Earlier this year, while we were still in Spain, the lovely Amy from Niizo contacted me and asked if I was interested in trying out one of their bag patterns and kits. After having read Lauren’s review of the Freedom backpack last year, they were already on my radar and so I said yes straight away. I love their modern designs, and making a bag from a kit meant that I was way more likely to make one than if I had to source all the materials myself.
I chose to make the Freedom backpack (man that choice was hard to make…) in the Iron Grey colour and here is the result!
I was quite nervous making this bag. There were a lot of pieces, and I had never made such a complex bag or backpack before Continue reading
About a month ago we arrived back home in Sweden after a 6 month adventure in la Alpujarra in Southern Spain. Writing this post and editing the photo’s was a bit tough – I miss it so much already. The walks on the mountain, the clean air, the exercise from constantly walking either up or downhill (my arse will never look that good ever again…), all the amazing people we met. And that VIEW.
But being home is great too. I am working for one! Having spent the last 2.5 years mainly studying and travelling, a full time job provides some much needed structure. And money. But it definitely means less time for sewing. So while my sewing machine is mostly sleeping soundly in it’s box, here I’ll be sharing some photo’s of two of the last pieces I made while in Spain: his and her versions of Burda 6718.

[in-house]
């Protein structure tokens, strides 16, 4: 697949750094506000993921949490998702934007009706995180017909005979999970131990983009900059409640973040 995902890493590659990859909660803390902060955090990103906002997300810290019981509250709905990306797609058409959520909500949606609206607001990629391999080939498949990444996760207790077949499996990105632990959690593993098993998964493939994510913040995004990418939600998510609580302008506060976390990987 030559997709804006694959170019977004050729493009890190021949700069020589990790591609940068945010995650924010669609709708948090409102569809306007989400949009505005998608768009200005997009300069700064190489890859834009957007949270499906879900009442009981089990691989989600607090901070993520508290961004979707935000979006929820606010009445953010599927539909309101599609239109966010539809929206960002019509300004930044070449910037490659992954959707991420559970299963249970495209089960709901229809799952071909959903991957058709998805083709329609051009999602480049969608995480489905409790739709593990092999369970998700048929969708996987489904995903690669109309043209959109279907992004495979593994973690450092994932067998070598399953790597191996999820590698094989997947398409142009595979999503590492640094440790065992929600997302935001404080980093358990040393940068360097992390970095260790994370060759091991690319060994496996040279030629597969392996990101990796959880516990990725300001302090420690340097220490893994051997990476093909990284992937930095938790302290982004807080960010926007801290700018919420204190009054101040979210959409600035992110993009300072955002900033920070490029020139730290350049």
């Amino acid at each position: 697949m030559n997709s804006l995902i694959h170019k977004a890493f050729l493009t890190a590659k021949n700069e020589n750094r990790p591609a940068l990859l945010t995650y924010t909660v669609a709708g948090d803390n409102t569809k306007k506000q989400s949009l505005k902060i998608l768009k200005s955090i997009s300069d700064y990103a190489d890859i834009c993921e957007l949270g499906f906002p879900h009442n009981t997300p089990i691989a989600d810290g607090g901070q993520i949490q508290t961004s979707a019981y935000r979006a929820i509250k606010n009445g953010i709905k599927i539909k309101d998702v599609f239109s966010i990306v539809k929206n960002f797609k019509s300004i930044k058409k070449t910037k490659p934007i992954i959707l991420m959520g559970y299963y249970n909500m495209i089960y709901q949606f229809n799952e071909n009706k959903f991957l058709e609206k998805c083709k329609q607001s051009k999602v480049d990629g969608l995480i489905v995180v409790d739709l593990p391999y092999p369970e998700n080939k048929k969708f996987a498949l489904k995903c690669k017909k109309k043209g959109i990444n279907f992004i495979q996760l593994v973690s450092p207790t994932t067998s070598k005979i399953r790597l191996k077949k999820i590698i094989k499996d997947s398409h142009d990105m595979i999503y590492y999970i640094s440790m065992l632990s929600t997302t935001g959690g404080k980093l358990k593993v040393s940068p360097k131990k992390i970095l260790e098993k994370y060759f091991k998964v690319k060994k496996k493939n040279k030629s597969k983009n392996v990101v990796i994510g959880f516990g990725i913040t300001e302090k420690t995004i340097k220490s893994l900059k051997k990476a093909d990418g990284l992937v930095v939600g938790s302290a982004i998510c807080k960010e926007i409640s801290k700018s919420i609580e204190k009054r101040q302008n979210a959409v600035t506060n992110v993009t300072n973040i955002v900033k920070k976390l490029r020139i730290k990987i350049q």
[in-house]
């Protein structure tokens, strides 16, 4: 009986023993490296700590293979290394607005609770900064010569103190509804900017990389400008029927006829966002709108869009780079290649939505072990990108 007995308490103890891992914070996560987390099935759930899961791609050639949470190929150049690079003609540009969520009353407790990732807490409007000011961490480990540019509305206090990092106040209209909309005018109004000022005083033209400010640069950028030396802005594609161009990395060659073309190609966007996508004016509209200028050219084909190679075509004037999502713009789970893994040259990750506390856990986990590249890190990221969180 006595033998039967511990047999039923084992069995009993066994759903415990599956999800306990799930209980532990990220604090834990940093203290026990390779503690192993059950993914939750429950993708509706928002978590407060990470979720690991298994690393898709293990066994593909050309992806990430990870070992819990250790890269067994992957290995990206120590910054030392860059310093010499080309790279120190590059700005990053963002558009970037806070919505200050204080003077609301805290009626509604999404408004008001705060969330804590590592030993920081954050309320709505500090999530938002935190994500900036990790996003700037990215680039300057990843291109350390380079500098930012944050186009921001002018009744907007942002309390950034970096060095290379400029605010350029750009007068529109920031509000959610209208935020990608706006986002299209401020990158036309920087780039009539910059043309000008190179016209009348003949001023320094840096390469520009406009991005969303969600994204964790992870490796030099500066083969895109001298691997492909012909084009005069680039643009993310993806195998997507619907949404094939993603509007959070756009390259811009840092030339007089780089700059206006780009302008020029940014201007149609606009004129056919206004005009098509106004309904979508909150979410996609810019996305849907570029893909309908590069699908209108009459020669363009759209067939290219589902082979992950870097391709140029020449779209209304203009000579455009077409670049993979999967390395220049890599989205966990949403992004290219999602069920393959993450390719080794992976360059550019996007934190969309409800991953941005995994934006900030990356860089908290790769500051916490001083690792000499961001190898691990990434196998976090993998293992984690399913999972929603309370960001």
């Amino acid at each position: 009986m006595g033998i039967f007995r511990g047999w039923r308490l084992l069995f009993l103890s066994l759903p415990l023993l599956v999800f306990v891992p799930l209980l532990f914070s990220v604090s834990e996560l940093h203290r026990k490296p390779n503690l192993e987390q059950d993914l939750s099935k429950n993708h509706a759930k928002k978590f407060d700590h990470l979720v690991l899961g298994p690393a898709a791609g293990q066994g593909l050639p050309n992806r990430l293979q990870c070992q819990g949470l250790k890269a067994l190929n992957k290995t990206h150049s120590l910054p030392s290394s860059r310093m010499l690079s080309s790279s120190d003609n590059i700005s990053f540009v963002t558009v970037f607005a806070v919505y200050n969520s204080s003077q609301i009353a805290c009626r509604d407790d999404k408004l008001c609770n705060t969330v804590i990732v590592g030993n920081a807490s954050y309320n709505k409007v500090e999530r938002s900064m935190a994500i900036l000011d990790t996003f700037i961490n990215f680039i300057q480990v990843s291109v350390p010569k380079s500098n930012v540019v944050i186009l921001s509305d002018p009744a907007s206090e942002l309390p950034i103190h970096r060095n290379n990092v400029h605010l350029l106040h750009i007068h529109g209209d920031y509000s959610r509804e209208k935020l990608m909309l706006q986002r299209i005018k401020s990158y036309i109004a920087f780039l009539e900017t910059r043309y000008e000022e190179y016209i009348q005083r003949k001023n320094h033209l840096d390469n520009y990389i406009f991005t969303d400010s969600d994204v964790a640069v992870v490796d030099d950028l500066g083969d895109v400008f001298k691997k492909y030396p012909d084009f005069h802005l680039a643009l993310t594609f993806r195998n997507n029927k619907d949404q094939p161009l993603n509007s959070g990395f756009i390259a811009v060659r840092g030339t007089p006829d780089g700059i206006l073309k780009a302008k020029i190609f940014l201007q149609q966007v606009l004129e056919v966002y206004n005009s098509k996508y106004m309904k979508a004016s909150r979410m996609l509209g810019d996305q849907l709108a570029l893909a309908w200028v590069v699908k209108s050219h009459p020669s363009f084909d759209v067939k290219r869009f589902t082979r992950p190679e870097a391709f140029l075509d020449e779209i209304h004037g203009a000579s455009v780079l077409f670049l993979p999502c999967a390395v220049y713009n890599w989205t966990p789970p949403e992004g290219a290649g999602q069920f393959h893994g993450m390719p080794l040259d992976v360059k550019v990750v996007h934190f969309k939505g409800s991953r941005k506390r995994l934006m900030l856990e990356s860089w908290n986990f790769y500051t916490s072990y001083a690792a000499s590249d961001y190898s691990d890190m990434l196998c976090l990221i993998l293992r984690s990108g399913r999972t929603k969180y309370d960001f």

Where the hell does time go? It was just Christmas wasn’t it? We have two and a half measly weeks left here in the Alpujarras, and then it’s back home to Sweden. Back to work, finding a house and… reality. Bleurgh. Although moving slightly closer to civilisation will be nice. Closer to fabric shops if nothing else!
My latest project, the Kelly Anorak by Closet Case Patterns (love their rebrand and website overhaul by the way), was a slow project in every sense of the word. I took ages selecting the fabric and hardware, and for once actually made a muslin before sewing up the final product. And I am so ridiculously happy with the end result. Continue reading